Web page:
Cooperative Fish and Wildlife Research Units Program: Pennsylvania
Education, Research and Technical Assistance for Managing Our Natural Resources

Schwabenlander, M.D., G. Rowden, S. Stone, R. Shoemaker, L.L. Lindsey, J.D. Oliver, L. Glaser, M. Carstensen, J.C. Bartz, W.D. Walter, R.J. Larsen, T.M. Wolf, P.A. Larsen. 2022. Implementing a veterinary forensics approach to investigate chronic wasting disease at a deer carcass disposal site. Wildlife Disease Association Meeting, Madison, WI, 23-29 July 2022.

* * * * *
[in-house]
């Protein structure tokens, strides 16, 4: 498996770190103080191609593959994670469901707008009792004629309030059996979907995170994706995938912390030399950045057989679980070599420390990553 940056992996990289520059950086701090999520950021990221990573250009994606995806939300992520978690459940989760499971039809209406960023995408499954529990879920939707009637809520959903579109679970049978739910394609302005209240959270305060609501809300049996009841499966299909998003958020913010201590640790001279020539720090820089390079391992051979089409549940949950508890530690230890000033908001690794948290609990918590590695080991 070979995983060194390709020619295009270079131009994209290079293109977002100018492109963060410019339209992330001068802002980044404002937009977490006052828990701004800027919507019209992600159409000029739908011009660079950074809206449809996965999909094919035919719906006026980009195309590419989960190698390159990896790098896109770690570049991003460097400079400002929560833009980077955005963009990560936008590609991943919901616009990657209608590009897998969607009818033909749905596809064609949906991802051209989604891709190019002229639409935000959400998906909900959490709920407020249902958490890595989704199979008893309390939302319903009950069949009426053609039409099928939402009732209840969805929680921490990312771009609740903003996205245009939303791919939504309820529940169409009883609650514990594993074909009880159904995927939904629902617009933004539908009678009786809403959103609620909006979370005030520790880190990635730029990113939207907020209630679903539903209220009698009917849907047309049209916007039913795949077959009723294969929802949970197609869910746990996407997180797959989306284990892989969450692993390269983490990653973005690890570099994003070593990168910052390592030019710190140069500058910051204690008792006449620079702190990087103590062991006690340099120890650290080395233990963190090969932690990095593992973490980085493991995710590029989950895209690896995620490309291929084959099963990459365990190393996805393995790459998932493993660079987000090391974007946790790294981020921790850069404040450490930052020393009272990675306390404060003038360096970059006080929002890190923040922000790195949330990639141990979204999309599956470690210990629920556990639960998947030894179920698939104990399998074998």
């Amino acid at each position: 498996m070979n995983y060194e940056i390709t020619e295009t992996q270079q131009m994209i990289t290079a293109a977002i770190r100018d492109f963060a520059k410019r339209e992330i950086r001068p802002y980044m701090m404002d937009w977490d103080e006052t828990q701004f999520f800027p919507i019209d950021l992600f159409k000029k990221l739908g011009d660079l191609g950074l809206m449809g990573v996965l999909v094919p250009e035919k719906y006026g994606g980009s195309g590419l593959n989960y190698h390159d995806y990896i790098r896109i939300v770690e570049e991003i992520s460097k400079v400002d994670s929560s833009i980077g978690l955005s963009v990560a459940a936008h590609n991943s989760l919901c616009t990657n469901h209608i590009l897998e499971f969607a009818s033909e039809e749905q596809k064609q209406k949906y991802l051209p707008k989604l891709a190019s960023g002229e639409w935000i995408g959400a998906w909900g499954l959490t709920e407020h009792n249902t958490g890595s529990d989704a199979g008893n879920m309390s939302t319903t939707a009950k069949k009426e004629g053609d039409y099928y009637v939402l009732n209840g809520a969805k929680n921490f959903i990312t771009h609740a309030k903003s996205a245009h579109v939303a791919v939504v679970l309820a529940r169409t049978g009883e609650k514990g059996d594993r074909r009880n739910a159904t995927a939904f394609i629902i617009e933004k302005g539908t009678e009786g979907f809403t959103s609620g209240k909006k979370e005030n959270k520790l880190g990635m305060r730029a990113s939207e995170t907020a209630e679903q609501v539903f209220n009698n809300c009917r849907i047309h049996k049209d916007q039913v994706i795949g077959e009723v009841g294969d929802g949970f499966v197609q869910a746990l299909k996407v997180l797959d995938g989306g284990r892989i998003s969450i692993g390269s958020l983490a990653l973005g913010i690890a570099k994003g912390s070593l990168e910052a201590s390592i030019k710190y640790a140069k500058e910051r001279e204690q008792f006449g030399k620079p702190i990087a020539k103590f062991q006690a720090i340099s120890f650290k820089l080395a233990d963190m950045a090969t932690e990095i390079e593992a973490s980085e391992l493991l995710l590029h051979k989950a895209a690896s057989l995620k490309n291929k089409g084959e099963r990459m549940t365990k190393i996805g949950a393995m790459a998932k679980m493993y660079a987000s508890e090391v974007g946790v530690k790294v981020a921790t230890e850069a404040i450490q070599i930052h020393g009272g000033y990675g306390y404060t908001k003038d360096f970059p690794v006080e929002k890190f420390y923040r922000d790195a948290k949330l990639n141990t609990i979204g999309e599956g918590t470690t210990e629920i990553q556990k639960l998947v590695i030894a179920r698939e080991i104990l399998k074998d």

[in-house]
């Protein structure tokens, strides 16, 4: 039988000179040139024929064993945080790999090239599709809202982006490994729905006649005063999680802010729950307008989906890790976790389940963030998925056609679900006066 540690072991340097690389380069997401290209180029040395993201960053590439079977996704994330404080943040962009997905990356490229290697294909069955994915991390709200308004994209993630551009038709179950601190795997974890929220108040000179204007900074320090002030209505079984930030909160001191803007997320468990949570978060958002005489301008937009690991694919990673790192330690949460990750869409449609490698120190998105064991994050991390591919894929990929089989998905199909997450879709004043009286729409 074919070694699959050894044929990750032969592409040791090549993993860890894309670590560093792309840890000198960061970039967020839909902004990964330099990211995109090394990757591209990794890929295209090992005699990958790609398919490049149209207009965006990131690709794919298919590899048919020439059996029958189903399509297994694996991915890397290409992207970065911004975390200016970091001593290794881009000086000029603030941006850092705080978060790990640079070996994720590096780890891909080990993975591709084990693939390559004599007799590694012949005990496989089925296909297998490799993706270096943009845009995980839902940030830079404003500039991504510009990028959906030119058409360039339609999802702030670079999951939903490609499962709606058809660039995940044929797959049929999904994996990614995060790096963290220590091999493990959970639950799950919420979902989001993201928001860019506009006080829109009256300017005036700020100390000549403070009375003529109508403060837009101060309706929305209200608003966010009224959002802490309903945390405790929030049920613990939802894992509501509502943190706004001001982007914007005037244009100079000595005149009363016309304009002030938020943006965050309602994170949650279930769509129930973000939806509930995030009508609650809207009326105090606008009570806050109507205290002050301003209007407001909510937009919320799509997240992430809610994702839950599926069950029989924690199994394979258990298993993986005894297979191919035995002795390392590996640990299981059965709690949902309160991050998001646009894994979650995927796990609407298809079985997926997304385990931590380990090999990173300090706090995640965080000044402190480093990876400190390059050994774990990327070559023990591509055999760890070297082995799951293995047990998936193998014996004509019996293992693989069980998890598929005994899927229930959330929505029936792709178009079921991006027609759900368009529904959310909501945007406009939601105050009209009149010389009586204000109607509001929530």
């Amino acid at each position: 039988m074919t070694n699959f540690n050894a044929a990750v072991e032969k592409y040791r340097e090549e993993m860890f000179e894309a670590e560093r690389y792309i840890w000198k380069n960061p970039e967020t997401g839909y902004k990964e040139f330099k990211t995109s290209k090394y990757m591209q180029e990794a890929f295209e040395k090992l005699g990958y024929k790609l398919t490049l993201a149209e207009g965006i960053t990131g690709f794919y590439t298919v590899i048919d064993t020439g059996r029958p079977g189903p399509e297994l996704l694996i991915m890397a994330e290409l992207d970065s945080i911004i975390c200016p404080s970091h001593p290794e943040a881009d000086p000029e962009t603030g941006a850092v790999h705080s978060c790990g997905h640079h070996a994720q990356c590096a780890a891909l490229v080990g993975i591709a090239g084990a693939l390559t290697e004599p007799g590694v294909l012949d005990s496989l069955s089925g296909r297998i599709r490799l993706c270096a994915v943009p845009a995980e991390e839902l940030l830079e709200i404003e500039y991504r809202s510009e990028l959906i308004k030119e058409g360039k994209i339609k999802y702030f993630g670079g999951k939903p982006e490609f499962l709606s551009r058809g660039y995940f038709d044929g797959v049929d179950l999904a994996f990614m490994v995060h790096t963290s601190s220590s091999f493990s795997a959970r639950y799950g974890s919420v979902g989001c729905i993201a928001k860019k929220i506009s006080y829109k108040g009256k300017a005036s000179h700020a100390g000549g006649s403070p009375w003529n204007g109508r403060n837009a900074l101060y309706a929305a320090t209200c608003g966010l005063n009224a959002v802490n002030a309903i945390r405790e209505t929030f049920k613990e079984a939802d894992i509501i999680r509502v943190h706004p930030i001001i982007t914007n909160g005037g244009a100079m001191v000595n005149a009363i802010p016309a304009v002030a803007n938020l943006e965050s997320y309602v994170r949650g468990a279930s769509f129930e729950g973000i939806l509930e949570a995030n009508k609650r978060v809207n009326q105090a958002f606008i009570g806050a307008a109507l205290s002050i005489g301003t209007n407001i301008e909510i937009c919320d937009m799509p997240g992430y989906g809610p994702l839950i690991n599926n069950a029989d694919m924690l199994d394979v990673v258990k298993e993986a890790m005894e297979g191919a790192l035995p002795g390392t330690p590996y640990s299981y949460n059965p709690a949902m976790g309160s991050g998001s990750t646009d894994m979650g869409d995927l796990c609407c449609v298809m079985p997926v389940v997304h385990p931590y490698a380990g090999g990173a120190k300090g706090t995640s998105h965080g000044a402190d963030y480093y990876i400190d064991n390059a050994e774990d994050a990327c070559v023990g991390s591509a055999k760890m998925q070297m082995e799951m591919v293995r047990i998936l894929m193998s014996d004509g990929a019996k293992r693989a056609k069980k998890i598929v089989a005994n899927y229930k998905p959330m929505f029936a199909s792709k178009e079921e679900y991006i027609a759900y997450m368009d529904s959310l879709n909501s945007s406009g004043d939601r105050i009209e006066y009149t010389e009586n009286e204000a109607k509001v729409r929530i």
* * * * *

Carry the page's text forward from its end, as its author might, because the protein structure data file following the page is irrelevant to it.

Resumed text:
Chronic wasting disease (CWD) is confirmed in 29 US states, three Canadian provinces, and in Sweden, Norway, Finland, and South Korea. Although its geographic origin is speculative, much of the disease spread in North America over the past seven decades is attributed to human activities that include the movement of live animals and animal carcasses. Given the potential for CWD-causing prions to remain infectious within the environment, the disposal of CWD-positive animal remains, whether from free-ranging or captive sources, can play an important role in the transmission of CWD. Regulatory agencies provide guidance and proper disposal opportunities for the control of CWD in endemic areas and to reduce the risk of introduction to new areas. Upon the discovery of an illegal carcass dumping site associated with a CWD-positive captive cervid facility, we employed a veterinary forensics approach to investigate the existence of CWD-positive materials within the site. Animal remains were examined to determine species, age, sex, relatedness, and CWD status. We utilized advanced anatomic, entomologic, genetic, and prion amplification methods to discover CWD-positive remains across multiple age classes of white-tailed deer. CWD prions were detected via RT-QuIC in 13 of 49 carcass samples with 9 of 13 from fawns, 1 of 13 from a yearling, 2 of 13 from adults, and 1 of 13 from a deer of unknown age. We also identified CWD-positive fly larvae associated with positive remains. Our multi-methods approach provides the foundation for the veterinary forensic investigation of CWD spread by means of cervid carcasses.